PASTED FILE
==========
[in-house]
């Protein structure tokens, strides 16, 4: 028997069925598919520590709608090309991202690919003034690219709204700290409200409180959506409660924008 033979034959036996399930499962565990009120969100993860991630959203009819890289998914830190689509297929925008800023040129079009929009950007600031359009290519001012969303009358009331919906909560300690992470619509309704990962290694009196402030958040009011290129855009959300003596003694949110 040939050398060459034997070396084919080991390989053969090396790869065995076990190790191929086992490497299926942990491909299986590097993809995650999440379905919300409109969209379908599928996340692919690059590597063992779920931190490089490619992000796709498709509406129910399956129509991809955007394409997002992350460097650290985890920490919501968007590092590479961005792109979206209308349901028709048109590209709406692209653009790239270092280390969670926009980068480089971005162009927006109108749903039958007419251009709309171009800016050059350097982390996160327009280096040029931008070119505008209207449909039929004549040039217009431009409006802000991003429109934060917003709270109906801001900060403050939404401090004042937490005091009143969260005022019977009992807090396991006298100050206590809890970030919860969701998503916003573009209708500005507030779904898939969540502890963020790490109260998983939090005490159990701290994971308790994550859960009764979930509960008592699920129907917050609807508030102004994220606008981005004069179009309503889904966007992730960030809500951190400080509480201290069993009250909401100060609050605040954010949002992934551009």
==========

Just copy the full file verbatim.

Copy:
[in-house]
């Protein structure tokens, strides 16, 4: 028997069925598919520590709608090309991202690919003034690219709204700290409200409180959506409660924008 033979034959036996399930499962565990009120969100993860991630959203009819890289998914830190689509297929925008800023040129079009929009950007600031359009290519001012969303009358009331919906909560300690992470619509309704990962290694009196402030958040009011290129855009959300003596003694949110 040939050398060459034997070396084919080991390989053969090396790869065995076990190790191929086992490497299926942990491909299986590097993809995650999440379905919300409109969209379908599928996340692919690059590597063992779920931190490089490619992000796709498709509406129910399956129509991809955007394409997002992350460097650290985890920490919501968007590092590479961005792109979206209308349901028709048109590209709406692209653009790239270092280390969670926009980068480089971005162009927006109108749903039958007419251009709309171009800016050059350097982390996160327009280096040029931008070119505008209207449909039929004549040039217009431009409006802000991003429109934060917003709270109906801001900060403050939404401090004042937490005091009143969260005022019977009992807090396991006298100050206590809890970030919860969701998503916003573009209708500005507030779904898939969540502890963020790490109260998983939090005490159990701290994971308790994550859960009764979930509960008592699920129907917050609807508030102004994220606008981005004069179009309503889904966007992730960030809500951190400080509480201290069993009250909401100060609050605040954010949002992934551009």